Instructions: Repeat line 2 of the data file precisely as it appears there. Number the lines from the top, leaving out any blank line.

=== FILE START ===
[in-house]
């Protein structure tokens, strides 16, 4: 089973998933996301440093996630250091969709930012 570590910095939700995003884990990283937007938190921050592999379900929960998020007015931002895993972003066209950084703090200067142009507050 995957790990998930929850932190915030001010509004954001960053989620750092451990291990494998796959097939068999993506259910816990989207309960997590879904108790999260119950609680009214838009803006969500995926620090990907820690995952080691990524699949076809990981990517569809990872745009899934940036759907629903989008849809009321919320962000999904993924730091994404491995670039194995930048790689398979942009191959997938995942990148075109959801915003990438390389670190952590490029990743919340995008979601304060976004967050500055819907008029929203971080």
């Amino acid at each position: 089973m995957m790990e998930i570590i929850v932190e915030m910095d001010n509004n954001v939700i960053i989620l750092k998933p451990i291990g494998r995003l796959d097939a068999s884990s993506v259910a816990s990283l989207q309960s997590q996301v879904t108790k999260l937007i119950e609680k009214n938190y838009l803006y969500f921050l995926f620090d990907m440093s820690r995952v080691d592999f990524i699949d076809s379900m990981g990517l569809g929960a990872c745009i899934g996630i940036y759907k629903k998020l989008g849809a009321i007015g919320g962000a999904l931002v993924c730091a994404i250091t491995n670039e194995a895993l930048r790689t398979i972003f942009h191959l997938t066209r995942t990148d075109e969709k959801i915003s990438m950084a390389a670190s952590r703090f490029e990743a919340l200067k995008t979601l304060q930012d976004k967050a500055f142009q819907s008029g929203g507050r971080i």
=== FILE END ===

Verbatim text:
């Protein structure tokens, strides 16, 4: 089973998933996301440093996630250091969709930012 570590910095939700995003884990990283937007938190921050592999379900929960998020007015931002895993972003066209950084703090200067142009507050 995957790990998930929850932190915030001010509004954001960053989620750092451990291990494998796959097939068999993506259910816990989207309960997590879904108790999260119950609680009214838009803006969500995926620090990907820690995952080691990524699949076809990981990517569809990872745009899934940036759907629903989008849809009321919320962000999904993924730091994404491995670039194995930048790689398979942009191959997938995942990148075109959801915003990438390389670190952590490029990743919340995008979601304060976004967050500055819907008029929203971080």